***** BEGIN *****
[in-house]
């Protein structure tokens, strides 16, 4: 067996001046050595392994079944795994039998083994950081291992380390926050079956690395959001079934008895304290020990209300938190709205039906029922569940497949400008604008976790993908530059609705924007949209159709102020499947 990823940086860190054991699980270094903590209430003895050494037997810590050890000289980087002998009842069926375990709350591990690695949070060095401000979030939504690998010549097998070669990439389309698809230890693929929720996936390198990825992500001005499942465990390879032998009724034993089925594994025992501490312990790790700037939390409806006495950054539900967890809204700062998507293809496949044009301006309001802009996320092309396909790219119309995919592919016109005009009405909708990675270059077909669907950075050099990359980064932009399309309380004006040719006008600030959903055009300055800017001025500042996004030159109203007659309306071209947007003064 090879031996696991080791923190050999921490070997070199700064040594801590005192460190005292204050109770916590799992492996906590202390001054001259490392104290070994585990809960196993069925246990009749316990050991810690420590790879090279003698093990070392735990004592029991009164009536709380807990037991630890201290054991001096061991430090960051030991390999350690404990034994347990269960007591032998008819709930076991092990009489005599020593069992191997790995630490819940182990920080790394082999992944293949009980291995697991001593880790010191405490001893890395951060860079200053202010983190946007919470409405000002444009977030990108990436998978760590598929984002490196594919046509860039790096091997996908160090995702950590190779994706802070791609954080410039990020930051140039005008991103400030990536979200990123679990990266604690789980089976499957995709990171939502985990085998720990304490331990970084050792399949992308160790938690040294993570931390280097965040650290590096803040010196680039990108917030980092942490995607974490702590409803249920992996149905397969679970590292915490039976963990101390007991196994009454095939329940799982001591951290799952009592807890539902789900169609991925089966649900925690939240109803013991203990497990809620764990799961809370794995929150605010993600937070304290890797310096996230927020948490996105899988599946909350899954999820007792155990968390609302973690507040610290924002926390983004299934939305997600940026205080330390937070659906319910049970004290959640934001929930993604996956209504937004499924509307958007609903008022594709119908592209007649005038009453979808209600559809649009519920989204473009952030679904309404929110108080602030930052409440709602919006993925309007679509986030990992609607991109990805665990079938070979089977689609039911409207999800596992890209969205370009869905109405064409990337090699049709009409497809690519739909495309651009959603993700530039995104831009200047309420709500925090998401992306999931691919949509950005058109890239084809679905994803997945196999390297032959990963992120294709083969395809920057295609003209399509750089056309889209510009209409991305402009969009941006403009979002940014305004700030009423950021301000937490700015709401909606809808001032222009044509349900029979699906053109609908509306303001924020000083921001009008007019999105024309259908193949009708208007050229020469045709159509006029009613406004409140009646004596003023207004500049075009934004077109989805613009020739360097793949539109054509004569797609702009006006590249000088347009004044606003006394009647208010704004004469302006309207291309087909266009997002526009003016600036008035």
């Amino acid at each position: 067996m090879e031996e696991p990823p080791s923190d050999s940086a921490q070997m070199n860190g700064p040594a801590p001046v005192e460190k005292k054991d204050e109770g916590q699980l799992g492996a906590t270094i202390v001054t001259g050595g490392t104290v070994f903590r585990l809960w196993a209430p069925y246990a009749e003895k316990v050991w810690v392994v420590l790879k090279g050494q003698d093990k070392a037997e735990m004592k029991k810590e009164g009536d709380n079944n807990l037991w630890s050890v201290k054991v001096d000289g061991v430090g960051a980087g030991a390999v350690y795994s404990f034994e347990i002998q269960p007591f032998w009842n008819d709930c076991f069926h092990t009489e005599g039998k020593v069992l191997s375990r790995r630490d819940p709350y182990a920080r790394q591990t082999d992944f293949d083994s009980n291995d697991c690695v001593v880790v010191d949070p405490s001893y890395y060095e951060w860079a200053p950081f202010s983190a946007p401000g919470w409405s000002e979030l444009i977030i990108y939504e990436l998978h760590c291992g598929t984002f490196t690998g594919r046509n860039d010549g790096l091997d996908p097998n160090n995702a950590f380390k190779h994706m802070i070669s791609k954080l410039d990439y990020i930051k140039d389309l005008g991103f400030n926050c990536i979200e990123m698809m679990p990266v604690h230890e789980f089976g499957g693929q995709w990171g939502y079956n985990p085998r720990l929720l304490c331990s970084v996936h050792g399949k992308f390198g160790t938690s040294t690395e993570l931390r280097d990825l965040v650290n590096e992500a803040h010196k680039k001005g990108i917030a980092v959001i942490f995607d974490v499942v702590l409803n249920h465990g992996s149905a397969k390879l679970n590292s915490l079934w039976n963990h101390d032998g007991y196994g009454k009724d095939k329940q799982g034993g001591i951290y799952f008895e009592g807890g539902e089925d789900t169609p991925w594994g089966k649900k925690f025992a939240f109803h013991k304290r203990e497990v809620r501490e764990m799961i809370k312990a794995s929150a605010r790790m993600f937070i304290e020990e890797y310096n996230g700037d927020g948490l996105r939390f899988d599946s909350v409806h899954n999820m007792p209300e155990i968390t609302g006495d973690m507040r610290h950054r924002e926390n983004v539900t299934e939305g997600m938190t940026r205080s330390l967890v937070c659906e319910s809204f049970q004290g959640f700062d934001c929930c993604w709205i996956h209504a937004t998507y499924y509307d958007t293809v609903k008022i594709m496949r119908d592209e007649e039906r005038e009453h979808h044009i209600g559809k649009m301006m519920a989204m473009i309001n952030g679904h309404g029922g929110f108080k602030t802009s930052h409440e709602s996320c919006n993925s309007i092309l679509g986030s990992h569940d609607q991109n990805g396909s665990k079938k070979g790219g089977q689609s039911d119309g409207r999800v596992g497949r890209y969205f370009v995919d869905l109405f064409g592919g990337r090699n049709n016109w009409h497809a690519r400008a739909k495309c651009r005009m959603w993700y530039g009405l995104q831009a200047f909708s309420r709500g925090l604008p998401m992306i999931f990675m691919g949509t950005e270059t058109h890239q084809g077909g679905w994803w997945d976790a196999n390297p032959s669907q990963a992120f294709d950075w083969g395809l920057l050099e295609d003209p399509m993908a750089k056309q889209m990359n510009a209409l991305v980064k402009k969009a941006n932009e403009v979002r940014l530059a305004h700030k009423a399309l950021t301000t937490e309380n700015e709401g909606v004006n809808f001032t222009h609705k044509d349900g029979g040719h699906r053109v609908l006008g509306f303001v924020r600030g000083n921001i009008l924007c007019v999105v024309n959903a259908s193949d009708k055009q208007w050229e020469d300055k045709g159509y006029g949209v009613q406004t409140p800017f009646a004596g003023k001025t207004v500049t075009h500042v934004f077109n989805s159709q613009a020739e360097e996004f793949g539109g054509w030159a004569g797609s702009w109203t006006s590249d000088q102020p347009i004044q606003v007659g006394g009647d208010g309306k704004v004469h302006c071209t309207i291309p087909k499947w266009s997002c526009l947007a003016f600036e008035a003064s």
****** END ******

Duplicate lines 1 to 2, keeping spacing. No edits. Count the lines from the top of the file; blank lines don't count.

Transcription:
[in-house]
């Protein structure tokens, strides 16, 4: 067996001046050595392994079944795994039998083994950081291992380390926050079956690395959001079934008895304290020990209300938190709205039906029922569940497949400008604008976790993908530059609705924007949209159709102020499947 990823940086860190054991699980270094903590209430003895050494037997810590050890000289980087002998009842069926375990709350591990690695949070060095401000979030939504690998010549097998070669990439389309698809230890693929929720996936390198990825992500001005499942465990390879032998009724034993089925594994025992501490312990790790700037939390409806006495950054539900967890809204700062998507293809496949044009301006309001802009996320092309396909790219119309995919592919016109005009009405909708990675270059077909669907950075050099990359980064932009399309309380004006040719006008600030959903055009300055800017001025500042996004030159109203007659309306071209947007003064 090879031996696991080791923190050999921490070997070199700064040594801590005192460190005292204050109770916590799992492996906590202390001054001259490392104290070994585990809960196993069925246990009749316990050991810690420590790879090279003698093990070392735990004592029991009164009536709380807990037991630890201290054991001096061991430090960051030991390999350690404990034994347990269960007591032998008819709930076991092990009489005599020593069992191997790995630490819940182990920080790394082999992944293949009980291995697991001593880790010191405490001893890395951060860079200053202010983190946007919470409405000002444009977030990108990436998978760590598929984002490196594919046509860039790096091997996908160090995702950590190779994706802070791609954080410039990020930051140039005008991103400030990536979200990123679990990266604690789980089976499957995709990171939502985990085998720990304490331990970084050792399949992308160790938690040294993570931390280097965040650290590096803040010196680039990108917030980092942490995607974490702590409803249920992996149905397969679970590292915490039976963990101390007991196994009454095939329940799982001591951290799952009592807890539902789900169609991925089966649900925690939240109803013991203990497990809620764990799961809370794995929150605010993600937070304290890797310096996230927020948490996105899988599946909350899954999820007792155990968390609302973690507040610290924002926390983004299934939305997600940026205080330390937070659906319910049970004290959640934001929930993604996956209504937004499924509307958007609903008022594709119908592209007649005038009453979808209600559809649009519920989204473009952030679904309404929110108080602030930052409440709602919006993925309007679509986030990992609607991109990805665990079938070979089977689609039911409207999800596992890209969205370009869905109405064409990337090699049709009409497809690519739909495309651009959603993700530039995104831009200047309420709500925090998401992306999931691919949509950005058109890239084809679905994803997945196999390297032959990963992120294709083969395809920057295609003209399509750089056309889209510009209409991305402009969009941006403009979002940014305004700030009423950021301000937490700015709401909606809808001032222009044509349900029979699906053109609908509306303001924020000083921001009008007019999105024309259908193949009708208007050229020469045709159509006029009613406004409140009646004596003023207004500049075009934004077109989805613009020739360097793949539109054509004569797609702009006006590249000088347009004044606003006394009647208010704004004469302006309207291309087909266009997002526009003016600036008035």